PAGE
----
When considering artificial intelligence in autonomous vehicles and how it will look, we must think about our current road infrastructure and how this might change in the future. For example, street lights and signage may likely be replaced with radio transmitters that will communicate with vehicles and The Cloud.
Even with all of the infrastructure in place, structured environments are easier to automate than non-structured ones. For example, a fallen tree limb, an emergency response vehicle, and recent accidents are just several of countless scenarios that will need programming into the AI. Car manufacturers, such as Ford and Google (yes, that Google), are working hard to capture ever-so-rare-occurring scenarios into their AI, and they are confident that by the time autonomous vehicles roll out, the technology will be robust, accurate, and safe. But can ALL scenarios be captured? I think we all know the answer to that question. That said, AI learning will take time, and we can expect unfavorable outcomes during the initial transition period. Which brings us to our last point - the question: “Who is liable when accidents happen?”
Currently, road infrastructure and driving rules and regulations vary in different cities, states, and countries. Likewise, these components are overseen by various entities such as city and state officials, lawmakers, and government. The question is which entity will have the power and reach to regulate and to standardize autonomous vehicle driving environments of the future?
We can also consider limiting the use of AV to certain areas or zones, but everything previously mentioned in this article would still need to be in place for the vehicles to operate safely and accurately.
The short answer (for now) of who is liable in the instance of an AV involved accident can be broken down as follows:
Currently, all AV are still in test mode and require a human driver to be alert, attentive, and act accordingly to avoid potential hazards in an accurate manner and avoid a collision. If an accident occurs in this situation, the driver of the vehicle is responsible for any incurred damages.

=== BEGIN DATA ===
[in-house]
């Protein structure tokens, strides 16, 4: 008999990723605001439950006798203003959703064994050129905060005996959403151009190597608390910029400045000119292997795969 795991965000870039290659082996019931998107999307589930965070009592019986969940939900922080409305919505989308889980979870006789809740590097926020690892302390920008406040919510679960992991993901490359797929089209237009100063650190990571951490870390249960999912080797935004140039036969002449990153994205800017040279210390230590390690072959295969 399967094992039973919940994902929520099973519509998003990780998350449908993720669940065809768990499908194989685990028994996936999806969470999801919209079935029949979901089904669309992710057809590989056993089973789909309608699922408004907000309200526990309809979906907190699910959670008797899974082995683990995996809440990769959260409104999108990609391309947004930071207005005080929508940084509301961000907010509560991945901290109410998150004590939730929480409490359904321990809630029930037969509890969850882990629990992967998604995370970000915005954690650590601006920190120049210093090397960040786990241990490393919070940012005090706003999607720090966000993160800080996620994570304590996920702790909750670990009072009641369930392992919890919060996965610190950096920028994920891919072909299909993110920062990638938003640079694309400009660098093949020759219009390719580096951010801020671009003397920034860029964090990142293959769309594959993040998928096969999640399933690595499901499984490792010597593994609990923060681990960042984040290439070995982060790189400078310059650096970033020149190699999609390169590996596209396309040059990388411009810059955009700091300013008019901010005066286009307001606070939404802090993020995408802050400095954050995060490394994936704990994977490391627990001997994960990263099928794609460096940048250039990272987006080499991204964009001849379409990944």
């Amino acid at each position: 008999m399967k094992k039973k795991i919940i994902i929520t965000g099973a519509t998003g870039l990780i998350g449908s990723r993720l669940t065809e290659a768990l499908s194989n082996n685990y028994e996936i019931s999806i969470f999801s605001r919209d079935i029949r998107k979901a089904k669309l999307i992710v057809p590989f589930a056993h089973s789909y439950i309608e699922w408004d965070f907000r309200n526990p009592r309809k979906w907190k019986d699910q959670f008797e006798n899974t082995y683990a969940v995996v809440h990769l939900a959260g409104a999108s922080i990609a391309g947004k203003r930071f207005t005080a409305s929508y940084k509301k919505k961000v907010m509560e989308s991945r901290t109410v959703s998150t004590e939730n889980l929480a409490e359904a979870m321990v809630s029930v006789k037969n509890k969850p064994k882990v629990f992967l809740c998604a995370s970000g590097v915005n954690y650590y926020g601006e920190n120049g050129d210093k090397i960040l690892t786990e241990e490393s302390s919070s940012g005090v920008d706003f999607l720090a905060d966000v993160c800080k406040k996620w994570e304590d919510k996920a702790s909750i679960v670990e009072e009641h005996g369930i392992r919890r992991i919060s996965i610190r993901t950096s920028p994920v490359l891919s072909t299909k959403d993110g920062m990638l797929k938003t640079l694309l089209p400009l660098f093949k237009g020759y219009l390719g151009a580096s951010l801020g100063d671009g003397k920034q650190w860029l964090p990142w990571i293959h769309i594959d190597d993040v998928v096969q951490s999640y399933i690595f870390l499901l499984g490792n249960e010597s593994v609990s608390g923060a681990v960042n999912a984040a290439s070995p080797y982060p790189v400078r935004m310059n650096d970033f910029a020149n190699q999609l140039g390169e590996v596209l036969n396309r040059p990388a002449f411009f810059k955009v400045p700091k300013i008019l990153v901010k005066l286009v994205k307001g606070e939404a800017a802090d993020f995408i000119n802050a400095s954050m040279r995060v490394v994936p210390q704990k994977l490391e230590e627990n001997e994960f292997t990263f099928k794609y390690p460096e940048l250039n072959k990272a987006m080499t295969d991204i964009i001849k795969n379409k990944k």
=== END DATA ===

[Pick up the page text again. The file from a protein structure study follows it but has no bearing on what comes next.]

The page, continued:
Once AV are standardized and all infrastructure and policies are in place, if the AV replaces a human but still has a steering wheel as an option for human interaction and a crash occurs, the AI software company for that vehicle is legally responsible. However, the owner may share some legal responsibility.
If the AV replaces a human and has NO steering wheel as an option for human interaction and a crash occurs, the automaker and the software company can be held legally responsible and NOT the passenger(s). (*3)
The Eshelman Legal Group
The attorneys at the Eshelman Legal Group understand that no matter how cautious you are, others may not be so careful, and accidents do happen. So we hope you don’t need to, but if you are in a situation where you need the advice of an personal injury attorney, the Eshelman Legal Group is here to help you. For over 40 years we have been assisting accident victims, and we are here to assist you too... because “We’ll make things right.”
Ask yourself this question… who does the adjuster work for? The adjuster works for the insurance company, they do not work for you.